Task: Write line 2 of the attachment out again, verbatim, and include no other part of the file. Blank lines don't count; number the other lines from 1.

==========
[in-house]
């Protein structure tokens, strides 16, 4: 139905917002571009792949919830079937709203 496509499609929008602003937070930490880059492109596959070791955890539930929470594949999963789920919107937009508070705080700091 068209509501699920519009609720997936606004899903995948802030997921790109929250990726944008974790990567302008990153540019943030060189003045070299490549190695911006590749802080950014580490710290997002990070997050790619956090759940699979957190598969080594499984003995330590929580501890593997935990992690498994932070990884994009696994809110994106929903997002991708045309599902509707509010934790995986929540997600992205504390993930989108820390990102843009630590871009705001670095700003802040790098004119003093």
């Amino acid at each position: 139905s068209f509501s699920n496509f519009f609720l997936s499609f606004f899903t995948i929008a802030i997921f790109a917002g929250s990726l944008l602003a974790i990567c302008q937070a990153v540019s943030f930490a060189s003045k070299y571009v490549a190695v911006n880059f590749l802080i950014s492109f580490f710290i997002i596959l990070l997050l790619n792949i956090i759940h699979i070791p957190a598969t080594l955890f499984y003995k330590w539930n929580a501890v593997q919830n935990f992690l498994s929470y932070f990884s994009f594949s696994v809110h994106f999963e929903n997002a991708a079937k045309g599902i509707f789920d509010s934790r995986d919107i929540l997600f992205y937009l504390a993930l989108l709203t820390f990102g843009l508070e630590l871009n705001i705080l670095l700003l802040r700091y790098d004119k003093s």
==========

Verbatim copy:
């Protein structure tokens, strides 16, 4: 139905917002571009792949919830079937709203 496509499609929008602003937070930490880059492109596959070791955890539930929470594949999963789920919107937009508070705080700091 068209509501699920519009609720997936606004899903995948802030997921790109929250990726944008974790990567302008990153540019943030060189003045070299490549190695911006590749802080950014580490710290997002990070997050790619956090759940699979957190598969080594499984003995330590929580501890593997935990992690498994932070990884994009696994809110994106929903997002991708045309599902509707509010934790995986929540997600992205504390993930989108820390990102843009630590871009705001670095700003802040790098004119003093």